Firstly, urbanisation gives rise to a differentiated strain of crime and law and order. Criminologists are agreed that there are both quantitative and qualitative differences in the incidence of urban crime. These are catalysed by the cover of a large and dense population, greater anonymity, social disorganisation, concentration of wealth and larger degrees of consumerism and materialism. A much larger variety of activities encourage new strands of criminal behaviour, modus operandi and the growth of organised crime. The visibility provided to cities and the larger human and material harm that can be caused have concentrated terrorist activities, drug trafficking, human trafficking and cybercrimes in cities. In the light of these factors, the usual kind of rural policing ceases to apply and a much more professional, numerically strengthened and highly skilled police force is demanded. Cities also provide the ideal place for protests, demonstrations and rioting that are likely to impact civic life and economy. These, therefore, need to be tackled with speed and professionalism in the art and science of crowd management. This requires domain expertise.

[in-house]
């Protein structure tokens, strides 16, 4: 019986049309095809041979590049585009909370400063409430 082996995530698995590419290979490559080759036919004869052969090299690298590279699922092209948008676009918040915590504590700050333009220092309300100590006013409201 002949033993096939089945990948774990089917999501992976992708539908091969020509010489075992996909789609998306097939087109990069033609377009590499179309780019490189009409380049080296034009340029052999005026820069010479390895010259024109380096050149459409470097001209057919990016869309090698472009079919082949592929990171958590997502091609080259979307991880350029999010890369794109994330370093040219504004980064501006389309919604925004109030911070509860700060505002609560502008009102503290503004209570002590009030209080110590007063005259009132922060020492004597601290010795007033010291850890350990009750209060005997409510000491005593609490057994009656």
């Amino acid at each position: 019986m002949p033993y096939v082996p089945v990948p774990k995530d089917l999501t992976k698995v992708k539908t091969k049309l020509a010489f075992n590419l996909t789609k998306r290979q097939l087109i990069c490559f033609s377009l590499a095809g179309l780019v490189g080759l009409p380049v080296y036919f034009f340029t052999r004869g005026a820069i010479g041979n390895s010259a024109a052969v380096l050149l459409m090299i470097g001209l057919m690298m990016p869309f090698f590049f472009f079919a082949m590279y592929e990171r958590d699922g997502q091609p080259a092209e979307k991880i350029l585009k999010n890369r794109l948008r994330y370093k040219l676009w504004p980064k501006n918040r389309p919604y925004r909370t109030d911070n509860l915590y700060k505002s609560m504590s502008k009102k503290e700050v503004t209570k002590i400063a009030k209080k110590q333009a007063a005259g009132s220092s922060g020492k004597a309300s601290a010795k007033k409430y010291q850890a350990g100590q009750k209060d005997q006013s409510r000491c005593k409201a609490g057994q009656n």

Secondly, just as urbanisation creates a demand for specialised police governance, it leads to a steep rise in the need for specialised municipal architecture. The planning, governance and delivery of many municipal services to a large population necessitates the setting up of a municipal corporation for larger cities headed by a municipal commissioner who is generally drawn from the IAS. Both these city organisations curtail the role that a DM performs in the city. In most large cities, this is evidenced by the fact that the municipal commissioner is senior to the district magistrate. The DM still carries a huge workload on account of the enormous developmental thrust that governments have attempted through a vast array of schemes that must be reached to the remotest corners of the district, a task that requires undiluted attention. In the cited background, the decision to set up police commissionerates appears logical.